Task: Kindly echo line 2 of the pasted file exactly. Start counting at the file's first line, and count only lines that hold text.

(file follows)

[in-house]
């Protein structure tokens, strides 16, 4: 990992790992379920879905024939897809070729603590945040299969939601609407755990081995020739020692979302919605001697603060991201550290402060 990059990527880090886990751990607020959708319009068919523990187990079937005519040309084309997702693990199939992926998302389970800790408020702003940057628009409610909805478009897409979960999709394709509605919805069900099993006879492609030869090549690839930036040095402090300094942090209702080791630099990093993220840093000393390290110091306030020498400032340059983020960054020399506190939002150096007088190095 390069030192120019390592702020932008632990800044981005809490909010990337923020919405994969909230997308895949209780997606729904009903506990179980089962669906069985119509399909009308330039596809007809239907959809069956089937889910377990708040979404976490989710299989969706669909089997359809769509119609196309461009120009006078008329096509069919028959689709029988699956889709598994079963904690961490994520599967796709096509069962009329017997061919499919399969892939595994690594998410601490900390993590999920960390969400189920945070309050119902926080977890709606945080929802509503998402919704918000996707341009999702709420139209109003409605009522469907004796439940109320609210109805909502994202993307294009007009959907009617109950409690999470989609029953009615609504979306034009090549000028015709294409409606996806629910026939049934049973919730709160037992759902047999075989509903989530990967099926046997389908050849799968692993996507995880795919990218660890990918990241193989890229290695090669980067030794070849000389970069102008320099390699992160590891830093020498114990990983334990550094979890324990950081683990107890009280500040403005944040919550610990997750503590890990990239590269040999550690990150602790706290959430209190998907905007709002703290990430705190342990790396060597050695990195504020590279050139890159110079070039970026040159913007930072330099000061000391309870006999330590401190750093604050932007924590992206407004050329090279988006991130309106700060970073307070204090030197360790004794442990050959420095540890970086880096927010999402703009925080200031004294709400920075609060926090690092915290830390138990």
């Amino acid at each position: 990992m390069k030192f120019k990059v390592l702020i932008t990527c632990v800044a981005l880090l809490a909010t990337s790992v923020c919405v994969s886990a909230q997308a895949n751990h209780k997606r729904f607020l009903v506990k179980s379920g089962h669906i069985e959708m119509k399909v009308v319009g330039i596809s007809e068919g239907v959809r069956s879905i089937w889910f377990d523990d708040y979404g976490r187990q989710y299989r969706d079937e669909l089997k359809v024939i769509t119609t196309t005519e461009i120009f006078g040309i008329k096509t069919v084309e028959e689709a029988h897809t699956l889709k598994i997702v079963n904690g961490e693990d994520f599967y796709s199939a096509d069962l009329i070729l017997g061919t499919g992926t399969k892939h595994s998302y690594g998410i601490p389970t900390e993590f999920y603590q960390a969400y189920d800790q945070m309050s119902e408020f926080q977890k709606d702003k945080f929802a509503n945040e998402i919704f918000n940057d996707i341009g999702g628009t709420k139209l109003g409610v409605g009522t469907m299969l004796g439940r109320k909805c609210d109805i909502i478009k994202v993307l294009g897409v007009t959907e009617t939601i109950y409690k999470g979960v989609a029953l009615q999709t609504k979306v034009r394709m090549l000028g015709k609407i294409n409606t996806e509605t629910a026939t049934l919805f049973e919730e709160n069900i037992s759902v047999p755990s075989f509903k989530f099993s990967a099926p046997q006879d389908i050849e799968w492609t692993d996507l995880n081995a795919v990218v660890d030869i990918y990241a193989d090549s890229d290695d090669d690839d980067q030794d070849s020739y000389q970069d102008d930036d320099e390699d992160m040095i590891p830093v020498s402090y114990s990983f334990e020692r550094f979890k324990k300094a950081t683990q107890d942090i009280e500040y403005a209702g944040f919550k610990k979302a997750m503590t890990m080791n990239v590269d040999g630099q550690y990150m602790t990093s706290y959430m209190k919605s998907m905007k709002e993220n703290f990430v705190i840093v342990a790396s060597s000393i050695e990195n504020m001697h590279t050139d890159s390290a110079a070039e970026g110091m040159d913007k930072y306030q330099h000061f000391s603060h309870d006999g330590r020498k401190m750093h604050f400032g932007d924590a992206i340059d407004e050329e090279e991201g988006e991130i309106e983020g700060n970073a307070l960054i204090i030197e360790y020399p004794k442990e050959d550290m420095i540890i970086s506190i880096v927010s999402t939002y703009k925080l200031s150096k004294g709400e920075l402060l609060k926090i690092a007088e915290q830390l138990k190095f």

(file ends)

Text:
């Protein structure tokens, strides 16, 4: 990992790992379920879905024939897809070729603590945040299969939601609407755990081995020739020692979302919605001697603060991201550290402060 990059990527880090886990751990607020959708319009068919523990187990079937005519040309084309997702693990199939992926998302389970800790408020702003940057628009409610909805478009897409979960999709394709509605919805069900099993006879492609030869090549690839930036040095402090300094942090209702080791630099990093993220840093000393390290110091306030020498400032340059983020960054020399506190939002150096007088190095 390069030192120019390592702020932008632990800044981005809490909010990337923020919405994969909230997308895949209780997606729904009903506990179980089962669906069985119509399909009308330039596809007809239907959809069956089937889910377990708040979404976490989710299989969706669909089997359809769509119609196309461009120009006078008329096509069919028959689709029988699956889709598994079963904690961490994520599967796709096509069962009329017997061919499919399969892939595994690594998410601490900390993590999920960390969400189920945070309050119902926080977890709606945080929802509503998402919704918000996707341009999702709420139209109003409605009522469907004796439940109320609210109805909502994202993307294009007009959907009617109950409690999470989609029953009615609504979306034009090549000028015709294409409606996806629910026939049934049973919730709160037992759902047999075989509903989530990967099926046997389908050849799968692993996507995880795919990218660890990918990241193989890229290695090669980067030794070849000389970069102008320099390699992160590891830093020498114990990983334990550094979890324990950081683990107890009280500040403005944040919550610990997750503590890990990239590269040999550690990150602790706290959430209190998907905007709002703290990430705190342990790396060597050695990195504020590279050139890159110079070039970026040159913007930072330099000061000391309870006999330590401190750093604050932007924590992206407004050329090279988006991130309106700060970073307070204090030197360790004794442990050959420095540890970086880096927010999402703009925080200031004294709400920075609060926090690092915290830390138990």